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Improving Bayesian Reasoning: What Works and Why?

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Book Series: Frontiers Research Topics ISSN: 16648714 ISBN: 9782889197453 Year: Pages: 207 DOI: 10.3389/978-2-88919-745-3 Language: English
Publisher: Frontiers Media SA
Subject: Psychology --- Science (General)
Added to DOAB on : 2016-04-07 11:22:02
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We confess that the first part of our title is somewhat of a misnomer. Bayesian reasoning is a normative approach to probabilistic belief revision and, as such, it is in need of no improvement. Rather, it is the typical individual whose reasoning and judgments often fall short of the Bayesian ideal who is the focus of improvement. What have we learnt from over a half-century of research and theory on this topic that could explain why people are often non-Bayesian? Can Bayesian reasoning be facilitated, and if so why? These are the questions that motivate this Frontiers in Psychology Research Topic. Bayes' theorem, named after English statistician, philosopher, and Presbyterian minister, Thomas Bayes, offers a method for updating one’s prior probability of an hypothesis H on the basis of new data D such that P(H|D) = P(D|H)P(H)/P(D). The first wave of psychological research, pioneered by Ward Edwards, revealed that people were overly conservative in updating their posterior probabilities (i.e., P(D|H)). A second wave, spearheaded by Daniel Kahneman and Amos Tversky, showed that people often ignored prior probabilities or base rates, where the priors had a frequentist interpretation, and hence were not Bayesians at all. In the 1990s, a third wave of research spurred by Leda Cosmides and John Tooby and by Gerd Gigerenzer and Ulrich Hoffrage showed that people can reason more like a Bayesian if only the information provided takes the form of (non-relativized) natural frequencies. Although Kahneman and Tversky had already noted the advantages of frequency representations, it was the third wave scholars who pushed the prescriptive agenda, arguing that there are feasible and effective methods for improving belief revision. Most scholars now agree that natural frequency representations do facilitate Bayesian reasoning. However, they do not agree on why this is so. The original third wave scholars favor an evolutionary account that posits human brain adaptation to natural frequency processing. But almost as soon as this view was proposed, other scholars challenged it, arguing that such evolutionary assumptions were not needed. The dominant opposing view has been that the benefit of natural frequencies is mainly due to the fact that such representations make the nested set relations perfectly transparent. Thus, people can more easily see what information they need to focus on and how to simply combine it. This Research Topic aims to take stock of where we are at present. Are we in a proto-fourth wave? If so, does it offer a synthesis of recent theoretical disagreements? The second part of the title orients the reader to the two main subtopics: what works and why? In terms of the first subtopic, we seek contributions that advance understanding of how to improve people’s abilities to revise their beliefs and to integrate probabilistic information effectively. The second subtopic centers on explaining why methods that improve non-Bayesian reasoning work as well as they do. In addressing that issue, we welcome both critical analyses of existing theories as well as fresh perspectives. For both subtopics, we welcome the full range of manuscript types.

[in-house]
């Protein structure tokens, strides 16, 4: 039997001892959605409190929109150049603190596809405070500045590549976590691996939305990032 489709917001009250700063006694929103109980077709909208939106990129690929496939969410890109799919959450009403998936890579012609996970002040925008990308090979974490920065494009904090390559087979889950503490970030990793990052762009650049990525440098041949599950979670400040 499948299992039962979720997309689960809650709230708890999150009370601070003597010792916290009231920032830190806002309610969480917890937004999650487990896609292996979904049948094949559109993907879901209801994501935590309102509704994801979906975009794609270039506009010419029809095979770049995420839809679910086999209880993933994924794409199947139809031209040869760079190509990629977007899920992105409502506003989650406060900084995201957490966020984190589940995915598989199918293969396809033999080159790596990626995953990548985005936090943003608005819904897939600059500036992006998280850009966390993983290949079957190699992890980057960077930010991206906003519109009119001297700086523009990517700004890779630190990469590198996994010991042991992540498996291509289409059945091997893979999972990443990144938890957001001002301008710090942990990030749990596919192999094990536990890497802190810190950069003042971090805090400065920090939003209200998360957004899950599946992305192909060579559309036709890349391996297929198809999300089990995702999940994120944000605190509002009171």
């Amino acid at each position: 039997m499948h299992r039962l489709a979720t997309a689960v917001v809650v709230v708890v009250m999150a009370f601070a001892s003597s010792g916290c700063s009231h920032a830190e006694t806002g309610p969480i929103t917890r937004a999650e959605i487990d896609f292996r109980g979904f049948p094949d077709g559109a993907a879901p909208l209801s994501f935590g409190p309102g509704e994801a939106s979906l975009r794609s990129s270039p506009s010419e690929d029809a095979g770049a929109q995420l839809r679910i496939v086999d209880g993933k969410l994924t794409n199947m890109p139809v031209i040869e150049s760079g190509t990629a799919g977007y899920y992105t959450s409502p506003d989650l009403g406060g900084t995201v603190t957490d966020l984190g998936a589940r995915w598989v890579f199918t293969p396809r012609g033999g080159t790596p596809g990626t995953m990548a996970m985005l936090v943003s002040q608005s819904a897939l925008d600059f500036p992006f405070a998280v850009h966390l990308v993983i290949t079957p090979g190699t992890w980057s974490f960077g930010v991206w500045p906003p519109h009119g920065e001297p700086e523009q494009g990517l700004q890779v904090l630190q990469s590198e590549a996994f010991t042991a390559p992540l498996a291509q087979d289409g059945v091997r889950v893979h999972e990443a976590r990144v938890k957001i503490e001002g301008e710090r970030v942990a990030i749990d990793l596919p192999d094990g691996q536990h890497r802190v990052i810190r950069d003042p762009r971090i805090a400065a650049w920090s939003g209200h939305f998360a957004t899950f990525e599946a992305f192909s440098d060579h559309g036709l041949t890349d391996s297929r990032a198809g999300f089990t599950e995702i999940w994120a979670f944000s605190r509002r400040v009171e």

Age-Period-Cohort Analysis

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ISBN: 9781466507531 Year: Pages: 352 DOI: 10.1201/b13902 Language: English
Publisher: Taylor & Francis
Subject: Mathematics
Added to DOAB on : 2020-09-23 00:03:19
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This book explores the ways in which statistical models, methods, and research designs can be used to open new possibilities for APC analysis. Within a single, consistent HAPC-GLMM statistical modeling framework, the authors synthesize APC models and methods for three research designs: age-by-time period tables of population rates or proportions, repeated cross-section sample surveys, and accelerated longitudinal panel studies. They show how the empirical application of the models to various problems leads to many fascinating findings on how outcome variables develop along the age, period, and cohort dimensions.

Research Ethics for Students in the Social Sciences

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ISBN: 9783030484156 Year: Pages: 287 DOI: 10.1007/978-3-030-48415-6 Language: English
Publisher: Springer Nature
Subject: Philosophy --- Sociology --- Psychology
Added to DOAB on : 2020-10-15 00:06:01
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This open access textbook offers a practical guide into research ethics for undergraduate students in the social sciences. A step-by-step approach of the most viable issues, in-depth discussions of case histories and a variety of didactical tools will aid the student to grasp the issues at hand and help him or her develop strategies to deal with them. This book addresses problems and questions that any bachelor student in the social sciences should be aware of, including plagiarism, data fabrication and other types of fraud, data augmentation, various forms of research bias, but also peer pressure, issues with confidentiality and questions regarding conflicts of interest. Cheating, ‘free riding’, and broader issues that relate to the place of the social sciences in society are also included. The book concludes with a step-by-step approach designed to coach a student through a research application process.

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